The Booze

The Booze

I pondered it for a minute and then had the idea of inverting the Spanish Coffee recipe from Huber’s Café in Portland, OR.  I ran across this recipe on the Imbibe website while researching coffee cocktails.  I had been working on cold brewed coffee / tea in cocktails project recently (more on that in a future post.)  Remembering the Spanish Coffee, I decided I would swap out the hot brewed coffee with the cold brewed.  Since the cold brew is concentrated, I figured I could invert the amounts of coffee and rum.  Three ounces of rum is a fair bit and at 151 proof seemed dangerous.  Well, that wouldn’t really stop me, but I had a couple types of rum available in my arsenal, but not 151 so figured I would balance the increased volume with a lower proof spirit aka use what I had.  That and lighting it on fire should allow for a pleasant, but not overly boozy cocktail.  The fireworks, in blue blazer style, would serve several purposes – it would burn off excess alcohol, heat the cold brewed coffee, and be theatrical!  

Putting a Flame to Rum

Putting a Flame to Rum

I started the week before by brewing up some coffee liqueur.  This time, I started by cold brewing a nice medium roasted Guatemalan coffee.  Then, I made a simple syrup with Turbinado sugar.  Once the sugar was all dissolved in the water, I let it simmer for a bit before adding in the coffee concentrate.  Over lowish heat, I reduced the coffee and sugar syrup together by a third to a half careful not to boil or even vigorously simmer the liquid.  Just kept it steaming. Took about an hour.  When it had reached a consistency that I liked, I turned off the heat and let it cool to room temperature.  I then filtered it into a bottle through a fine mesh strainer, added the rum and half of a vanilla bean split lengthwise.  Gave it a little shake and refrigerated it for a week.  This liqueur turned out much better than the last time I made my own.  I do, however, have a few tweaks for next time, but this is not a coffee liqueur post, so, on with the cocktail!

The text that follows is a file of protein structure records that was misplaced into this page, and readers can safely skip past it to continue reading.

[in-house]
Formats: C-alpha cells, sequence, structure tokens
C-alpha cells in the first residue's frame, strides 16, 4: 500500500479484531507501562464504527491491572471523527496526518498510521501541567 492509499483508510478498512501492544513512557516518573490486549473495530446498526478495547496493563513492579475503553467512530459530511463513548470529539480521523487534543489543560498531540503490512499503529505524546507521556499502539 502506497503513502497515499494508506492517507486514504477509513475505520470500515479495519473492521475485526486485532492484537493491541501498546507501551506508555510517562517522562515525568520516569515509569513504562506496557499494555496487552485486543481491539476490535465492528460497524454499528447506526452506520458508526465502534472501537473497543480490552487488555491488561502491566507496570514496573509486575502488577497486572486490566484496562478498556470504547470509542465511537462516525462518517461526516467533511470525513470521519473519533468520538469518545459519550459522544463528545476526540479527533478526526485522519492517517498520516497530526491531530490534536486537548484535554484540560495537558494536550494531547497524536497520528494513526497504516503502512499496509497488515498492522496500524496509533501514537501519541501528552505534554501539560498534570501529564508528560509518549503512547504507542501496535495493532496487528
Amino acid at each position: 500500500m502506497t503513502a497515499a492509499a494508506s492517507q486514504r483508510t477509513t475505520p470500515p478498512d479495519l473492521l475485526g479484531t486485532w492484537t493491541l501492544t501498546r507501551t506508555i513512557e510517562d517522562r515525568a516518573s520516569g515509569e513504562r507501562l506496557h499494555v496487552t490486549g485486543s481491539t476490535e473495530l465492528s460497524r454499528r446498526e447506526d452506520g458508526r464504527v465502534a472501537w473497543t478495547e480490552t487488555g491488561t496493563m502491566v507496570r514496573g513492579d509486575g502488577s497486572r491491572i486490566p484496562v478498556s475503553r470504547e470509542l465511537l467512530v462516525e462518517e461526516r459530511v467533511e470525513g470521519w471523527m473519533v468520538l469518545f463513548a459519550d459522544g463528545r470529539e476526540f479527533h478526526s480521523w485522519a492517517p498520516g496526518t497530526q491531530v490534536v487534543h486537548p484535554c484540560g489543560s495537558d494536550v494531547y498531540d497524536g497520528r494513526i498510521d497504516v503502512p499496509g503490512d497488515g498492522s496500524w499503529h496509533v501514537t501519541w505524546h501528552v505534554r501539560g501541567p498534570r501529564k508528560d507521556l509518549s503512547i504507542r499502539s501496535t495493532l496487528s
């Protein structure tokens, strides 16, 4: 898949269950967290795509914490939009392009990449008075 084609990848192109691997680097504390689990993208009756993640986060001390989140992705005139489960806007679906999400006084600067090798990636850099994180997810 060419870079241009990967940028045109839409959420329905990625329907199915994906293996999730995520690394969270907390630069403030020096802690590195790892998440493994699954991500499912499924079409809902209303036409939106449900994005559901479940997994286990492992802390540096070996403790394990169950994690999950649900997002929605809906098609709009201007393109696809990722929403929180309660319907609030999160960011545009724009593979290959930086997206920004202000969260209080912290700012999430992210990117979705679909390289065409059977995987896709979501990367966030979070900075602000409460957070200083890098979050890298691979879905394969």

It was all ready to go.  I cold brewed again, this time a natural processed Ethiopian Yirgacheffe bursting with dark berry and chocolate notes.  I had it in a mug with the coffee liqueur.  In the other mug was the 2.5 ounces of Pyrat rum.  The idea was to light the rum on fire and pour it into the coffee/liqueur mixture which would start to burn the rum in the liqueur.  Pour it all back into the other mug and then pour back and forth in a stream of blue flame a couple more times to mix and heat the drink.  Finally, pouring it all into a sugar rimmed glass swirling the burning liquid to lightly caramelize the sugar and then, douse with the curacao.

All Ready to Go

All Ready to Go

Didn’t happen.  Couldn’t get the 80 proof rum to ignite.  Go figure.  Okay well maybe if I added a half ounce of 100 proof Captain Morgan.  Nope.  Still no fire. Okay, okay… What if it was just the 100 proof?  Nothing.  Match after long match.  No fire.  A tiny blue flare up that disappeared before you even realized it happened, sure, but no stream of blueish flaming booze.  Not sure why, at this point.

Well, if it doesn’t want to light on fire, fine.  Spanish coffee is typically served hot so, I’ll invert that and serve it iced.  Take that, amazingly non-flammable alcohol.

Shaken not Flamin'

Shaken not Flamin’

Shaken together with ice those ingredients provided a delicious, frothy cocktail.  One which I would have no issue consuming…I just better not have much planned for the rest of the day.  It was a boozy concoction.   Almost went with that, but there was this nagging.  I knew it could be better.  What if I inverted the inversion?  Bring it back to the original ingredient quantities?  I gave it a go.  It was the weekend so why not.

Spanish (Iced) Coffee

1 ounce Rum (I used Pyrat)

1/2 ounce Curacao

2 ounces Coffee Liqueur

3 ounces Cold Brewed Coffee Concentrate (Nat. Ethiopian Yirgacheffee Gelana Abaya)

Fresh grated Nutmeg for garnish

Sugar Rim

Sugar Rim

Shake, with some vigor, the above ingredients together with ice.  Strain into a small snifter glass, run the rim with a bit of lemon and sugar it.

This was better.  This was good.  Less boozy and the coffee came through more.  The shaking helped to create this foaming action that cascaded just like a Guinness.  Much better suited to a breakfast cocktail.

Cascading

Cascading

Garnish with freshly grated Nutmeg.

Garnishing with Nutmeg

Garnishing with Nutmeg

So that’s my Spanish Coffee inverted to become a Spanish Iced Coffee.  Not too shabby.

Spanish Iced Coffee

Spanish Iced Coffee


Glögg: Mixology Monday LXIX

Each year for the holidays, we select a different country and explore their traditions and perhaps, most importantly their cuisine.  This past season we spent some time with Sweden and made a full on Smorgasbord.  It was hit or miss, but a lot of fun none-the-less.  I actually have started considering a rematch.  Since I now have the framework of tradition under my belt (figuratively and literally), I’ve brainstormed some tweaks and revisions here and there that could really make the various dishes shine.  But that’s another blog altogether.

The Line Up